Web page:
The City in History, Lewis Mumford; Seeker & Warburg, 70s.

Cities begin as accidents of geography, and end as the accretion in brick and stone of an entire civilisation. Faith petrifies in a spire, greed in a palace, the self-glorification of authority fossilises in a Palladian facade, a lost dream of domestic ease peels its gentility in a once fashionable square—generations of striving after wealth and power, justice, glory and godliness mould the townscape in an image of the society it contains. We adapt the postures in masonry fathered on us by our history to our present purposes, as best we can, teasing the nobility of a common purpose from the squalor of exploitation.

This is the spirit in which Lewis Mumford has conceived his long, loose survey of the evolution of the Western city. He is less concerned with the halting progress of sanitation or the articulation of traffic, than the resonance of a civilisation in its civic form. Above all, like an Old Testament prophet, he draws from the ruins of the past a thundering indictment of the present. He returns continually to a theme first stated in the context of the ancient cities of Mesopotamia:

‘No matter how many valuable functions the city has furthered, it has also served, throughout most of its history, as a container of organised violence and a transmitter of war. . . . Not merely did the walled city give a permanent collective structure to the paranoid claims and delusions of kingship, augmenting suspicion, hostility, non-cooperation, but the division of labour and castes, pushed to the extreme, normalised schizophrenia; while the compulsive repetitious labour imposed on a large part of the urban population under slavery, reproduced the structure of a compulsion neurosis. Thus the ancient city, in its very constitution, tended to transmit a collective personality structure whose more extreme manifestations are now recognised in individuals as pathological. That structure is still visible in our own day, though the outer walls have given way to iron curtains.’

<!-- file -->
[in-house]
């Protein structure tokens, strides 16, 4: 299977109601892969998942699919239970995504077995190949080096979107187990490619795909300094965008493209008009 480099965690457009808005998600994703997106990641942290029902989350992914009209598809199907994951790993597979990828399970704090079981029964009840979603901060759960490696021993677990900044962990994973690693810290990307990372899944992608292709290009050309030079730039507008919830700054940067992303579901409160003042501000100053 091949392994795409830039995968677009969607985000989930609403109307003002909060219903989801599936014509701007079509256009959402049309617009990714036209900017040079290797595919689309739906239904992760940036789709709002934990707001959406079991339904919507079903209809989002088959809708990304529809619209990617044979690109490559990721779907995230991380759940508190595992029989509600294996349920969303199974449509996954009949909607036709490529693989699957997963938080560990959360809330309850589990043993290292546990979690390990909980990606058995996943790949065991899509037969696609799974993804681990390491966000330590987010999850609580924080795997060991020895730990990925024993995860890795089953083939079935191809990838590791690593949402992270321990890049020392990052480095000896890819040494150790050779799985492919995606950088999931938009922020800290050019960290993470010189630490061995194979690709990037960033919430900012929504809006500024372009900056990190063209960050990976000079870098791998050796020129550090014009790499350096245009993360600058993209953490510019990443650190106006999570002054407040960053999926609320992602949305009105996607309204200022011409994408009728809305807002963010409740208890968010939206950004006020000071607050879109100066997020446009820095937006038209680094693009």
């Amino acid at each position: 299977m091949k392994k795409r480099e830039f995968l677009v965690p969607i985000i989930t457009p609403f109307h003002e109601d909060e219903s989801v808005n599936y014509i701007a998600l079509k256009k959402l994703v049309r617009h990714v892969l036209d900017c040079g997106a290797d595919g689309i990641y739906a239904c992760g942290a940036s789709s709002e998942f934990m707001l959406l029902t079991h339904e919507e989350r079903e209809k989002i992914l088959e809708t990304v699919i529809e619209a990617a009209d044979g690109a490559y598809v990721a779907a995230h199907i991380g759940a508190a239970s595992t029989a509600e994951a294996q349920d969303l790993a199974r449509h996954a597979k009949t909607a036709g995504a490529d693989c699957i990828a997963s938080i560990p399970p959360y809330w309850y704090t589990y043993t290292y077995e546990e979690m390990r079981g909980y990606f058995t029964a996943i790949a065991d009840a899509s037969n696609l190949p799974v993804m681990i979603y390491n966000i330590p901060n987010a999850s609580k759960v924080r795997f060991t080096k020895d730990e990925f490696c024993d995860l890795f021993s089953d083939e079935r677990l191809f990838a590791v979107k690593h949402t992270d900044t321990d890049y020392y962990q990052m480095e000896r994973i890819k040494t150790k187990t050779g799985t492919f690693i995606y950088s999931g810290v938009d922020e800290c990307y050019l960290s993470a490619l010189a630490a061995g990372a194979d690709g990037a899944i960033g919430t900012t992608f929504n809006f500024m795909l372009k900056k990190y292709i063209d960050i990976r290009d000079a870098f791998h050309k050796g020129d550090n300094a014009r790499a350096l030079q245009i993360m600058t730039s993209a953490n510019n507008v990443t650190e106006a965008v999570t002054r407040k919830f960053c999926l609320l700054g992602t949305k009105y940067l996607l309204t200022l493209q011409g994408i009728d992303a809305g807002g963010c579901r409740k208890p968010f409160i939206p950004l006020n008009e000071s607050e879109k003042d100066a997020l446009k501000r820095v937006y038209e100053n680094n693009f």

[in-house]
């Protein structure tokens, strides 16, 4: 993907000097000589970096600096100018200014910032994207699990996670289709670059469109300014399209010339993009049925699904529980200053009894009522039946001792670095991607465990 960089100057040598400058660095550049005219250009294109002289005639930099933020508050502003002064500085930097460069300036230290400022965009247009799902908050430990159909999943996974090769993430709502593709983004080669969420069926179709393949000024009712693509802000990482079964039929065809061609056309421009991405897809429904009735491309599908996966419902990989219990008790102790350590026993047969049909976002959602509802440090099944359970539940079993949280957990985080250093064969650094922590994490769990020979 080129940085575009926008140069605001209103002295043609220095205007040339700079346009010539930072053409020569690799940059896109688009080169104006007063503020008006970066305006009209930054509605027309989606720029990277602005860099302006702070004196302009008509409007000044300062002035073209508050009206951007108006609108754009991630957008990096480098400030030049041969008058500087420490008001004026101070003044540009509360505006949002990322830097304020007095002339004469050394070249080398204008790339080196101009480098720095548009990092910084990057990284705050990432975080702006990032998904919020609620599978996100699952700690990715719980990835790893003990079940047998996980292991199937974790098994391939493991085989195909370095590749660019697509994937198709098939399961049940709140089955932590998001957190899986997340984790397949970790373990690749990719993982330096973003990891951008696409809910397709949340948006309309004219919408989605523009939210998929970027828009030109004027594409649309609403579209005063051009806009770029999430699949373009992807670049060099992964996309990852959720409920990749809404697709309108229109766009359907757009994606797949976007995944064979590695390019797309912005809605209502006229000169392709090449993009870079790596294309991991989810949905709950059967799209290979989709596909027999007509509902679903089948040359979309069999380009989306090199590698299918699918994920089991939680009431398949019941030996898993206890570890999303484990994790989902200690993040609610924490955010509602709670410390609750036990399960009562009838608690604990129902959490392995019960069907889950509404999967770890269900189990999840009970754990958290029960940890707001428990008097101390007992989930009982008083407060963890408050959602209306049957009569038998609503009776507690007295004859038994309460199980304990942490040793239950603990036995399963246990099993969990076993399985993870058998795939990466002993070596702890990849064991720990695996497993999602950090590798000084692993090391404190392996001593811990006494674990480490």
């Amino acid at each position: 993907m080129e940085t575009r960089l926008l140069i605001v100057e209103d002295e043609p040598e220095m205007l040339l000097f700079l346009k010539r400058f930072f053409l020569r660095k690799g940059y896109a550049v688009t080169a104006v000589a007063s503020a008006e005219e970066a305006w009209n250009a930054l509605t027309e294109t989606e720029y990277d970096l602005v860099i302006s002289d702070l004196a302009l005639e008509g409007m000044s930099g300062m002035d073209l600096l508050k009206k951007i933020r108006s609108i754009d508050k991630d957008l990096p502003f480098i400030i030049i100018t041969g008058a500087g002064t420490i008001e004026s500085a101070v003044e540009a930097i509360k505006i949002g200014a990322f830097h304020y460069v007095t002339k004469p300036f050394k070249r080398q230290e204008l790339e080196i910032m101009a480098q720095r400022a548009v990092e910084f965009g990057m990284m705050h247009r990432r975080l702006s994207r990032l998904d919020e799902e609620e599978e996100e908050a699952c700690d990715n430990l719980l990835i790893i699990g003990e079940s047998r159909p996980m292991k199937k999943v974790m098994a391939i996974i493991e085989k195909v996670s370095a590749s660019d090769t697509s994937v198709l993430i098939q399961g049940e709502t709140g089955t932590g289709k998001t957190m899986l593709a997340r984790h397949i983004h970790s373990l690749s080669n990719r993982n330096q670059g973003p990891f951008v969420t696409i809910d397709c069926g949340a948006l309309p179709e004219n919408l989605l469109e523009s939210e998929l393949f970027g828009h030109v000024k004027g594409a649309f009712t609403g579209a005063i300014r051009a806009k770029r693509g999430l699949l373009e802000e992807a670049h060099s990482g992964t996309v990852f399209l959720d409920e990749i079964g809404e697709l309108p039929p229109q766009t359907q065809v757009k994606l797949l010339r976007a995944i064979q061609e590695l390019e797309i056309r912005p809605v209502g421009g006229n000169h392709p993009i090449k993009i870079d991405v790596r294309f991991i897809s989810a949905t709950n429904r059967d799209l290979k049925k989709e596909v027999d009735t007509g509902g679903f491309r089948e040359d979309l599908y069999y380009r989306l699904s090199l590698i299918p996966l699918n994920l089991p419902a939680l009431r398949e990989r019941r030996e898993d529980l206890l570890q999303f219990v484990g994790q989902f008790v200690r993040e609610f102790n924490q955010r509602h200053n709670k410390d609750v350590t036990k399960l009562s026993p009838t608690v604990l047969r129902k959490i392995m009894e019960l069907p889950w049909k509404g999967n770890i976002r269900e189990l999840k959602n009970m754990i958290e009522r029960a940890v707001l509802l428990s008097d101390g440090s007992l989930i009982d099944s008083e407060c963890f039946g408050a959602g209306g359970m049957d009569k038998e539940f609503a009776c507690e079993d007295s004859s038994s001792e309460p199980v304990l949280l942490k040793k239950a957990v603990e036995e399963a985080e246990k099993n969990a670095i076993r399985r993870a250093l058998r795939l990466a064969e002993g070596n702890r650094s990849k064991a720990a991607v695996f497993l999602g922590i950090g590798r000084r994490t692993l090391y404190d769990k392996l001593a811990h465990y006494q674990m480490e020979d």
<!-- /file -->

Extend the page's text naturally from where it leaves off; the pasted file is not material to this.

In every age, he matches its evil to a modern counterpart: of Roman circuses, ‘We have our own equivalent to the daily doses of sadism . . . devoted to portraying as graphically as possible every variety of violence, perversion, bestiality, criminal delinquency and nihilistic despair;’ of Versailles, ‘As in so many other departments of life the baroque court here anticipated the ritual and psychological reaction of the 20th century metropolis. A similar grind: a similar boredom: a similar attempt to take refuge from the tyrannical oppression that had become a routine and from the routine that had become an overwhelming oppression.’ So, through a quarter of a million wrathful words to his near-hysterical judgment on our day:

‘Everywhere secret knowledge has put an end to effective criticism and democratic control; and the emancipation from manual labour has brought about a new kind of enslavement: abject dependence on the machine. The monstrous gods of the ancient world have all reappeared, hugely magnified, demanding total human sacrifice. To appease their super-Moloch in the Nuclear Temples, whole nations stand ready, supinely, to throw their children into his fiery furnace.’

This is the history unbalanced by despair. Analogies—of doom feed indiscriminately his devouring rage. Yet however draped in rhetoric, the fundamental analysis of the relationship between power and civic form deserves to be seriously considered.